The mental state of a young orca held captive in Holland is deteriorating rapidly, according to the Northlander trying desperately to return it to the wild.
Tutukaka orca expert Ingrid Visser has spent the past month in the Netherlands waging a campaign to free Morgan, a female orca rescued off the Dutch coast in June 2010 and thought to be at least 3 years old. It was rescued by staff of a marine mammal park about 50km east of Amsterdam, Dolfinarium Harderwijk, who nursed the orca back to health. However, a coalition of conservationists and marine scientists say the animal must now be returned to
The coalition feared a bid by the Dolfinarium to transfer Morgan to a theme park in Spain's Canary Islands earlier this month would have ended any hope of freeing Morgan.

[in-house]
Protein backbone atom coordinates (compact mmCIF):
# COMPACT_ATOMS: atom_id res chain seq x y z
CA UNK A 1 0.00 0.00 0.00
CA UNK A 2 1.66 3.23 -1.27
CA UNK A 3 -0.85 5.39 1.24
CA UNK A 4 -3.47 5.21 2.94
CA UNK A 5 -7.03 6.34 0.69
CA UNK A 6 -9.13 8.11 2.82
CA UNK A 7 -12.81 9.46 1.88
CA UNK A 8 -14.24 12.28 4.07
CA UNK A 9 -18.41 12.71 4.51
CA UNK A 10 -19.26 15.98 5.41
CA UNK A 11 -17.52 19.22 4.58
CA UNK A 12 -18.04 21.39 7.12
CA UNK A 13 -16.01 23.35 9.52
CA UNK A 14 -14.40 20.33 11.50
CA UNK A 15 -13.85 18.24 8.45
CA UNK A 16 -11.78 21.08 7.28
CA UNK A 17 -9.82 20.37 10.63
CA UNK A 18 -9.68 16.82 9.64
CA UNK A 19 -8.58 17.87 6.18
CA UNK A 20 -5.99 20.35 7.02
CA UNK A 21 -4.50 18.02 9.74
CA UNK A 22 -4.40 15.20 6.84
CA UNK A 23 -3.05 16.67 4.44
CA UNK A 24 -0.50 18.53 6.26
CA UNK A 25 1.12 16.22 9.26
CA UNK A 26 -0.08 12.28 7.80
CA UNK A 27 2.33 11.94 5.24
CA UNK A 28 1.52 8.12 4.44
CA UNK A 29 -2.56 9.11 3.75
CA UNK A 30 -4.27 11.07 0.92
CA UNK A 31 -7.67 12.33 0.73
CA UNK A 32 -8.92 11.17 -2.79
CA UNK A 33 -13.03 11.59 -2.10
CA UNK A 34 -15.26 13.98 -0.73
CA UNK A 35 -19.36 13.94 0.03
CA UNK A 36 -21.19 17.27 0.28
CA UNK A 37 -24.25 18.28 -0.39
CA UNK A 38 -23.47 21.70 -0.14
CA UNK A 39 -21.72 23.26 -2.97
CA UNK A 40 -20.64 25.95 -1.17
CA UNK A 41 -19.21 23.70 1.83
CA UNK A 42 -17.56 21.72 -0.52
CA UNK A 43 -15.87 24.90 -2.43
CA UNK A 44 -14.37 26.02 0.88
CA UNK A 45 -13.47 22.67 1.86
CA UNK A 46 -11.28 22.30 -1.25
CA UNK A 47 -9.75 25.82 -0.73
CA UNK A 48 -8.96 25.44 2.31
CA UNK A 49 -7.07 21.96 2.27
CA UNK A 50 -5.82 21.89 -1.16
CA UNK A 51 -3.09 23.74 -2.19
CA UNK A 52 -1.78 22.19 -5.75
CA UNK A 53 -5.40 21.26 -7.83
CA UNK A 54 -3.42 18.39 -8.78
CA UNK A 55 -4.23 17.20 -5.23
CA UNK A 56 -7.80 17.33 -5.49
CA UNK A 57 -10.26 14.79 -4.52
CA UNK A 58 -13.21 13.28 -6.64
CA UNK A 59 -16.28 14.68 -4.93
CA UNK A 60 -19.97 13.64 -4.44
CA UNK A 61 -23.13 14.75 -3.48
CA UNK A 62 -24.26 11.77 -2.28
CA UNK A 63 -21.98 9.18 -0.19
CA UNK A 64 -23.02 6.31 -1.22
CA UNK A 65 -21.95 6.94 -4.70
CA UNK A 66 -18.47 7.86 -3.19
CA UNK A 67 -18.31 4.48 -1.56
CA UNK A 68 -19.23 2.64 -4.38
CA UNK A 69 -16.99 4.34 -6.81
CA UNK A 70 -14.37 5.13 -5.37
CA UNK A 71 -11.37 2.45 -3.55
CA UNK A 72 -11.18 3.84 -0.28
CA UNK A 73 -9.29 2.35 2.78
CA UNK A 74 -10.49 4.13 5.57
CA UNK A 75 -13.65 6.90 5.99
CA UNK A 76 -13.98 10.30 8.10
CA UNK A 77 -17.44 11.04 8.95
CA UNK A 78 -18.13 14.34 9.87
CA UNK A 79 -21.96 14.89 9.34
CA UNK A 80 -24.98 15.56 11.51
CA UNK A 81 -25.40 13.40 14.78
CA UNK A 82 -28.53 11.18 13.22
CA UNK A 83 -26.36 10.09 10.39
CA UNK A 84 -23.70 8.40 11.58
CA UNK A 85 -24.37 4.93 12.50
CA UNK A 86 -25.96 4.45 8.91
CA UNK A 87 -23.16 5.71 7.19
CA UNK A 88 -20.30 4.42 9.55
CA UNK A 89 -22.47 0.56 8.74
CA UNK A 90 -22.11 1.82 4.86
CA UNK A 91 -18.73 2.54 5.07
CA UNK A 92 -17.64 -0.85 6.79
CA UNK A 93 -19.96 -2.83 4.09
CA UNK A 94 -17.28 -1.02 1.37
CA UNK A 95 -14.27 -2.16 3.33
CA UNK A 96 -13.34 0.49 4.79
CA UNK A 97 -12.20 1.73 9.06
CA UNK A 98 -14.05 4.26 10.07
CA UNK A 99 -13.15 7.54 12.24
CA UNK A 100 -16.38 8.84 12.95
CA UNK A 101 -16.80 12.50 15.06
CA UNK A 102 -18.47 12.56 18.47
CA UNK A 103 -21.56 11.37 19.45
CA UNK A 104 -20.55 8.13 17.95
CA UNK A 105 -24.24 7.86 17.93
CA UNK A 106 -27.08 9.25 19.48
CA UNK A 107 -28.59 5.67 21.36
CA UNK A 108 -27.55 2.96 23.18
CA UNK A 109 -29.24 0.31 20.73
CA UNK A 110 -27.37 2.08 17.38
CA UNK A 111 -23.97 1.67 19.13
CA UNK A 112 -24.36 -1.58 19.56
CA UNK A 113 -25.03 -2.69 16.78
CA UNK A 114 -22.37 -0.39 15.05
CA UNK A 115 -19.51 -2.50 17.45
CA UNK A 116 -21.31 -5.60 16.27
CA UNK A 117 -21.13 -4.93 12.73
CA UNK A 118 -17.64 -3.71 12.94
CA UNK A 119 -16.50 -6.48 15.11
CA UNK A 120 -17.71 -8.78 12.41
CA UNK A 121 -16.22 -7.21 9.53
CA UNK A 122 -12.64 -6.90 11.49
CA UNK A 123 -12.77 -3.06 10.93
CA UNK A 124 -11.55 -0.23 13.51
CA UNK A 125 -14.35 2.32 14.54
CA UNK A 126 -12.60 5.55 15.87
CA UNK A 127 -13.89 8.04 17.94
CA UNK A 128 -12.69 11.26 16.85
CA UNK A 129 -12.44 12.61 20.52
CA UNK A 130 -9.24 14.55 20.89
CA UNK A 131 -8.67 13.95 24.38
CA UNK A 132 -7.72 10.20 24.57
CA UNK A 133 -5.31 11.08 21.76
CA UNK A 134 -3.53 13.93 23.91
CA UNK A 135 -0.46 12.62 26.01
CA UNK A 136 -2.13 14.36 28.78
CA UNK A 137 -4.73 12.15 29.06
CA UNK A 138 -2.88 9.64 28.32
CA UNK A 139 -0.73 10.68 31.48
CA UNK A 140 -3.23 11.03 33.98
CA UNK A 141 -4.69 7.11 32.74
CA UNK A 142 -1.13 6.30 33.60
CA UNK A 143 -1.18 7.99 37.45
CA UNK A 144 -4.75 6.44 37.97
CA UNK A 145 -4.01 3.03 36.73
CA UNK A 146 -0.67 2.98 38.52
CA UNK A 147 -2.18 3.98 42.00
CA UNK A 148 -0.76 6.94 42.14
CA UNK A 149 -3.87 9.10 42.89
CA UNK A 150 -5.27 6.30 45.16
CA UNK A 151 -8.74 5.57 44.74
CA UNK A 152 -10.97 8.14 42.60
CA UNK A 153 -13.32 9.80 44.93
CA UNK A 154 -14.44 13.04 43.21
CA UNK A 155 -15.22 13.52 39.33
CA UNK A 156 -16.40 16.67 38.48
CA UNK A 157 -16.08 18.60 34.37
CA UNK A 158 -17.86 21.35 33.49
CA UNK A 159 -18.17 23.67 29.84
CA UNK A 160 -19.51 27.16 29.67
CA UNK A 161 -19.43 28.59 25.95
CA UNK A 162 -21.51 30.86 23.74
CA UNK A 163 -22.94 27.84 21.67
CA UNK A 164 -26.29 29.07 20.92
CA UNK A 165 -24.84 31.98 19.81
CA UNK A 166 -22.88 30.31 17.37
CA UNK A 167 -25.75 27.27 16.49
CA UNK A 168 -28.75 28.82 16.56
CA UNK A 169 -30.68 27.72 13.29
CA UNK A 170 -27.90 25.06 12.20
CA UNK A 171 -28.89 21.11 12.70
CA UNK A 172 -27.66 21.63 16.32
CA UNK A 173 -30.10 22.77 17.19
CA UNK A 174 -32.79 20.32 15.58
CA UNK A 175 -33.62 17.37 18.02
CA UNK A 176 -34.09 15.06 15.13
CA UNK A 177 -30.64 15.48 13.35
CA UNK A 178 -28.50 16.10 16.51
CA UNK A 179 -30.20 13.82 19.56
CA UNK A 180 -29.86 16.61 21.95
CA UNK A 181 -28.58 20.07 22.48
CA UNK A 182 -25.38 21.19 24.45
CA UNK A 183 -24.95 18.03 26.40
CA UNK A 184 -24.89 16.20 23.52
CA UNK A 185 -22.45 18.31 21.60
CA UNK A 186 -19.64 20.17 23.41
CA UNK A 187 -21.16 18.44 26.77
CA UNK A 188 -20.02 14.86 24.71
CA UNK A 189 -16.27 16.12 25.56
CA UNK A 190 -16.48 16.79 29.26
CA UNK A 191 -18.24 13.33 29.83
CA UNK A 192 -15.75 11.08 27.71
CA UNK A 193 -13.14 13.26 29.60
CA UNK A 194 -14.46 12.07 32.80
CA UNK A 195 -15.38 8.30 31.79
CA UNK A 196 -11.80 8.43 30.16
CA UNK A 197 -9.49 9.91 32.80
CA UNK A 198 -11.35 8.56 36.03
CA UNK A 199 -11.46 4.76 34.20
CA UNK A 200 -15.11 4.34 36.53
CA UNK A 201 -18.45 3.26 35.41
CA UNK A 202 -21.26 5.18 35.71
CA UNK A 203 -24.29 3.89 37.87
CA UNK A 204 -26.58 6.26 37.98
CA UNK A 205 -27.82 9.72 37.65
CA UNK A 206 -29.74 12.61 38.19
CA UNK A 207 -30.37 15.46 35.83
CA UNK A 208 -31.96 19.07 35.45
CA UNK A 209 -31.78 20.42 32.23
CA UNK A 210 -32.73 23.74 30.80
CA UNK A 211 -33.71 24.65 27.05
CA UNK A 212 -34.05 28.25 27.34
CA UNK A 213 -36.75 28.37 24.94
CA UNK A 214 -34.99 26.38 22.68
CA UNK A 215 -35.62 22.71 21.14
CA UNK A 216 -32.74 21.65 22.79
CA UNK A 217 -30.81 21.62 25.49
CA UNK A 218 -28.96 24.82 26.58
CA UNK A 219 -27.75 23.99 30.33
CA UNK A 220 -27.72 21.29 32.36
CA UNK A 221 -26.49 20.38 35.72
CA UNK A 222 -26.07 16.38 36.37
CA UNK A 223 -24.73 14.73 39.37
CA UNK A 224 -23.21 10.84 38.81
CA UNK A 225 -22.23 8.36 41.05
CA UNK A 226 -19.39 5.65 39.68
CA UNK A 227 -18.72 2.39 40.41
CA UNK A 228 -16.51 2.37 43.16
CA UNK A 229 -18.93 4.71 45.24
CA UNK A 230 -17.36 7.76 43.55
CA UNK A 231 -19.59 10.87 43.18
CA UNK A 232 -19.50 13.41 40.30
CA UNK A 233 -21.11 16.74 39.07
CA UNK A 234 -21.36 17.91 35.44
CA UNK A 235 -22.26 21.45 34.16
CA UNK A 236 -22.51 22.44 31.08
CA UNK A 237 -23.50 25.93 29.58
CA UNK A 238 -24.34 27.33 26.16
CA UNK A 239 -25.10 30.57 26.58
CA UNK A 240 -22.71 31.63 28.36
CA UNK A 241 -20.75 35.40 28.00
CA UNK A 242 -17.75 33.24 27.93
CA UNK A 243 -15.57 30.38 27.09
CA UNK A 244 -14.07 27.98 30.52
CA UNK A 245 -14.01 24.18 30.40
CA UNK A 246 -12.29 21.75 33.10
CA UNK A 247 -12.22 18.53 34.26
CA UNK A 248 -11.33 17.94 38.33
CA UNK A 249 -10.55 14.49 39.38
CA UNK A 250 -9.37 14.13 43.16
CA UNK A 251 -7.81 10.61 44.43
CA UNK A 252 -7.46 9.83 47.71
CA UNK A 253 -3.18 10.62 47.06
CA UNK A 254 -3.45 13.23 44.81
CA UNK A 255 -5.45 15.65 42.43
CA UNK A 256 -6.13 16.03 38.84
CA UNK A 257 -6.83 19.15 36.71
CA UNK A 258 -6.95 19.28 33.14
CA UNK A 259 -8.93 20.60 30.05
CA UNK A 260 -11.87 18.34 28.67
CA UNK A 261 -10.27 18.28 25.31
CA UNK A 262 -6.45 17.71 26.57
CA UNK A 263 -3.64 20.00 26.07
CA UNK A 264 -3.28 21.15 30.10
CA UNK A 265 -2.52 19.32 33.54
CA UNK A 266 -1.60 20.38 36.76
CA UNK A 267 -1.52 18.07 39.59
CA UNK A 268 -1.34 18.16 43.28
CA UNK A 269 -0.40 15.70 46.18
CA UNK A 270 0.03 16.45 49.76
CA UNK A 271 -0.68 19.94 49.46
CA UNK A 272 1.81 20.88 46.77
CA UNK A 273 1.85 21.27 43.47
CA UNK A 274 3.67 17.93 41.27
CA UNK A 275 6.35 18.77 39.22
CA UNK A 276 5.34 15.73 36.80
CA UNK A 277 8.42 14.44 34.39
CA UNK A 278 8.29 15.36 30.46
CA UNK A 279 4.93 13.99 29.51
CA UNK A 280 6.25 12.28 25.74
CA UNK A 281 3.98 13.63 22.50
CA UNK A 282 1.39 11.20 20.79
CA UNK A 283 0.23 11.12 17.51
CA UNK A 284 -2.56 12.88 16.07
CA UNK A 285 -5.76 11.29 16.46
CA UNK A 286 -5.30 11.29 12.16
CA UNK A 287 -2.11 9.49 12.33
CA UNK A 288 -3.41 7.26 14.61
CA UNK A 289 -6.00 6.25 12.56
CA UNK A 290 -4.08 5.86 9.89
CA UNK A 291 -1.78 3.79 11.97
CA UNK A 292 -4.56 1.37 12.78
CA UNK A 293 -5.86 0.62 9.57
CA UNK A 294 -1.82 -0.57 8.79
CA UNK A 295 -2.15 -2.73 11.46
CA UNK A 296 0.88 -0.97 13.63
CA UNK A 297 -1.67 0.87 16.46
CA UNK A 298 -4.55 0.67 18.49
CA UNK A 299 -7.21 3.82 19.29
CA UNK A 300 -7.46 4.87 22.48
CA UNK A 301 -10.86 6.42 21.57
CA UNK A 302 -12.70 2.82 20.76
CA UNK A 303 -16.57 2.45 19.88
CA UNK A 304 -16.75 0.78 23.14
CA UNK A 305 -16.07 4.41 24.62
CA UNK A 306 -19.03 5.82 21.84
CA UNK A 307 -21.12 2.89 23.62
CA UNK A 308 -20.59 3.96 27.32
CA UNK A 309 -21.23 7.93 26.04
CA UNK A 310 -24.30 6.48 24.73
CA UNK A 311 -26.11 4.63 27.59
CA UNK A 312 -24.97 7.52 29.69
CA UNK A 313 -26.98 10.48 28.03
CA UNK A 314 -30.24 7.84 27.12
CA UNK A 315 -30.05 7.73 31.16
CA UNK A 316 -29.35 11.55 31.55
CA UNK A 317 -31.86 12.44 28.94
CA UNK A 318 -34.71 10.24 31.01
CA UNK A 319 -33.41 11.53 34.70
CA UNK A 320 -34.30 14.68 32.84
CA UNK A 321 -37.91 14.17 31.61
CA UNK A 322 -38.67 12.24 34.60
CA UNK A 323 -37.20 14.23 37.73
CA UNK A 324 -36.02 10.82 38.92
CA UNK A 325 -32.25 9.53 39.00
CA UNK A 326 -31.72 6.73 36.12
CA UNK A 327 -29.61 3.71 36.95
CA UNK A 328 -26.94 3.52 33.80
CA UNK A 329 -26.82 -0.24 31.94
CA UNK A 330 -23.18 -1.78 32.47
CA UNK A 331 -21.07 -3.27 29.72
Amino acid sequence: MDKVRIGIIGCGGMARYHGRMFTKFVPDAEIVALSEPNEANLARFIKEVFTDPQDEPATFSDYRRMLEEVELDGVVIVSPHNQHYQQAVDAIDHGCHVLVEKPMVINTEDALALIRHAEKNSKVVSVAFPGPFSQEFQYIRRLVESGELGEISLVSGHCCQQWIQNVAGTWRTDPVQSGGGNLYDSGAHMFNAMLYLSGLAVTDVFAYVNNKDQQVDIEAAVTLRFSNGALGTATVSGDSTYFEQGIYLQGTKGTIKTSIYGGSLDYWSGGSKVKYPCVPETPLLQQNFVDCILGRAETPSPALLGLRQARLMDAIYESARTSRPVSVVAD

However, a Dutch district court ruled on August 3 that Morgan could not be shipped out of the country.
The judge also ordered the Dolfinarium to move Morgan to a bigger tank.
At the time Dr Visser called it an incredible victory, but her euphoria was short-lived.
She told the Northern Advocate this week she was increasingly concerned about the orca's mental state and frustrated by the marine park's refusal to co-operate.
"The Dolfinarium Harderwijk has ignored the judge's directions and has done nothing towards moving Morgan into a larger enclosure," Dr Visser said.
"They have refused to release any of her health records, her DNA profile or her acoustical records which would help to get her back to her extended family. Her mental health has deteriorated a lot. She is now screaming so loud that it is ear-piercing and she is exhibiting stereotypical behaviours nearly 90 per cent of the time I was watching her."
Stereotypical behaviour is a term for frequently repeated actions typical of animals held in confined spaces with little to do.